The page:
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Semaphorins are a large family of transmembrane proteins. The gene for SEMA4A encodes a transmembrane protein comprising 760 amino acids. To investigate its association with human retinal degeneration, mutation screening of the SEMA4A gene was carried out on 190 unrelated patients suffering from a variety of eye diseases. We report the first observation of the involvement of SEMA4A gene mutations causing retinitis pigmentosa (RP) and cone rod dystrophy (CRD). We screened the DNA of 135 patients with RP, 25 patients with CRD, and 30 with LCA using SSCP and direct DNA sequencing for mutations in the SEMA4A gene. Two mutations, p.D345H and p.F350C, were observed only in affected patients; they were not observed in any of the normal members or the 100 control subjects. Both mutations identified occur in the conserved semaphorin domain. Multiple sequence alignments using Clustal analysis showed that R713Q is a conserved substitution and D345H is a semi‐conserved substitution. We conclude that these mutations are a cause of various retinal degenerations.
During the development of the nervous system of multicellular organisms, several proteins play a role in communication between the cells and their local environment. Among those known to be important for axon guidance are ephrins, netrins, slits, and semaphorins.1
Semaphorins are a large family of transmembrane proteins. The whole family shares a conserved domain (Sema) at the NH2 terminal. The semaphorin family is further divided into seven subclasses based on their functional domains and sequence similarity. Classes 1 and 2 are found in invertebrates, and classes 3 to 7 are found in vertebrates.2,3 Semaphorin proteins are involved in a variety of biological mechanisms, such as organogenesis, angiogenenesis, and neuronal development.4,5,6,7 It has been reported that the semaphorin subclasses, SEMA4 A and D, possess similar structures and are involved in cell to cell communication between T cells and antigen presenting cells in the immune response.8,9 SEMA4A provides a co‐stimulatory signal for T cell priming and regulation.10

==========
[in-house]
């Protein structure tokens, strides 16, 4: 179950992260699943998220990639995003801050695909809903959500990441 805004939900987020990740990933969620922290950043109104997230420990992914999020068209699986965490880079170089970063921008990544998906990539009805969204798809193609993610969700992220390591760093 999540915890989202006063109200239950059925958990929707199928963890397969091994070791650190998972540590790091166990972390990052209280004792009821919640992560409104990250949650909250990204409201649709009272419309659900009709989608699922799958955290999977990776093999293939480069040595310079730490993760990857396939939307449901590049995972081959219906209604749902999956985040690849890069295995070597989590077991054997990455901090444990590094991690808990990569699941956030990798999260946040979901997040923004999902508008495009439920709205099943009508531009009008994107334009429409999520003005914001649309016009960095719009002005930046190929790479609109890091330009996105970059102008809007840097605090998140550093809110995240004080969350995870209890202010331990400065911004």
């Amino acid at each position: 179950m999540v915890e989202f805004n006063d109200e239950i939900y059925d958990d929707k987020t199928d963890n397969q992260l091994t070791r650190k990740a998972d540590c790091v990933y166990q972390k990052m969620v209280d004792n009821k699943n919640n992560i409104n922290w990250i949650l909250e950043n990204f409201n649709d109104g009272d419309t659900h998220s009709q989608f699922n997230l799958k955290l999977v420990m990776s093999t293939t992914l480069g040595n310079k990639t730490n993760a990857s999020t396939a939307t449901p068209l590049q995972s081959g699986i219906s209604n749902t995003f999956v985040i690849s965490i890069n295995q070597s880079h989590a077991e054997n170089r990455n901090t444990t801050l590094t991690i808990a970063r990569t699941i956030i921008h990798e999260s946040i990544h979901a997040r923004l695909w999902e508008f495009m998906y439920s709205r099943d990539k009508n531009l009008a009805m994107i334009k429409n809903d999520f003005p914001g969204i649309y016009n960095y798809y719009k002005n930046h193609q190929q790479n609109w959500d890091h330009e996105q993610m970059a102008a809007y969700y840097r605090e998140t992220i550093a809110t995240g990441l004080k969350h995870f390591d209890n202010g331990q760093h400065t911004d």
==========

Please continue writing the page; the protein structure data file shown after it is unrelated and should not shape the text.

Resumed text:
The gene for SEMA4A encodes a transmembrane protein comprising 760 amino acids. SEMA4A contains a signal peptide preceding a conserved semaphorin domain (amino acids 64–478), followed by a plexin/semaphorin/integrin domain (496–580), an Ig‐like domain (570–630), a transmembrane domain (680–702), and a short (703–760) cytoplasmic tail. SEMA4A is highly expressed in the brain and eye, and during embryonic development, it is expressed in the ganglion cells, inner retinal neurones, and retinal pigment epithelial (RPE) cells, particularly at the time of contact between photoreceptors and RPE.11
Recently, in a study on a mouse model, it was shown that disruption of the mouse Sema4A gene results in severe retinal degeneration, attenuation of retinal blood vessels and depigmentation of the retinal pigment epithelium. The disruption also affects the physiological function of both rod and cone photoreceptor cells. Hence, it had been suggested that Sema4A functions as a transmembrane ligand for a receptor present on photoreceptor cells.11
The gene for the human SEMA4A protein is present on chromosome 1q22 (http://www.ensembl.org). To date, no study has been published showing an association between SEMA4A gene mutations and human retinal degeneration. To investigate its association with human retinal degeneration, mutation screening of the SEMA4A gene was carried out on 190 unrelated patients suffering from a variety of eye diseases. We report the first observation of the involvement of SEMA4A gene mutations causing retinitis pigmentosa (RP) and cone rod dystrophy (CRD).